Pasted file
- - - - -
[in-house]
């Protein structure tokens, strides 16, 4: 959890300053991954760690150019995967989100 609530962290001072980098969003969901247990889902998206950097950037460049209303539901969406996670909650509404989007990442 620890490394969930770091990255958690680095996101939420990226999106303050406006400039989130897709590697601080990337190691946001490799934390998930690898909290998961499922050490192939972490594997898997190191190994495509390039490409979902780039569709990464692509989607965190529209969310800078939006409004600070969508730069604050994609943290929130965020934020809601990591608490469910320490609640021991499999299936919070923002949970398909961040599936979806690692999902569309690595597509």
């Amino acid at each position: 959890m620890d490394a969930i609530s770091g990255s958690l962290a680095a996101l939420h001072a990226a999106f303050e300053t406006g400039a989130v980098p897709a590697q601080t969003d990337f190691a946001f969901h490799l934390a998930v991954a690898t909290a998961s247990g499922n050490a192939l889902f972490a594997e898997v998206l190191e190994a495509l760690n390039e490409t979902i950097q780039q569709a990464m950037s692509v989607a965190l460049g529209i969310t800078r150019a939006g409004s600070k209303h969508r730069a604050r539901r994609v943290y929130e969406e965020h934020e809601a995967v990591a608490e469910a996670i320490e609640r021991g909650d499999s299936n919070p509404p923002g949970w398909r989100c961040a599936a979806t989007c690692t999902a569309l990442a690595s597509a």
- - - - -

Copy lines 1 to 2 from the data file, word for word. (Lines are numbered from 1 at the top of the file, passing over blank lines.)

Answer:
[in-house]
């Protein structure tokens, strides 16, 4: 959890300053991954760690150019995967989100 609530962290001072980098969003969901247990889902998206950097950037460049209303539901969406996670909650509404989007990442 620890490394969930770091990255958690680095996101939420990226999106303050406006400039989130897709590697601080990337190691946001490799934390998930690898909290998961499922050490192939972490594997898997190191190994495509390039490409979902780039569709990464692509989607965190529209969310800078939006409004600070969508730069604050994609943290929130965020934020809601990591608490469910320490609640021991499999299936919070923002949970398909961040599936979806690692999902569309690595597509």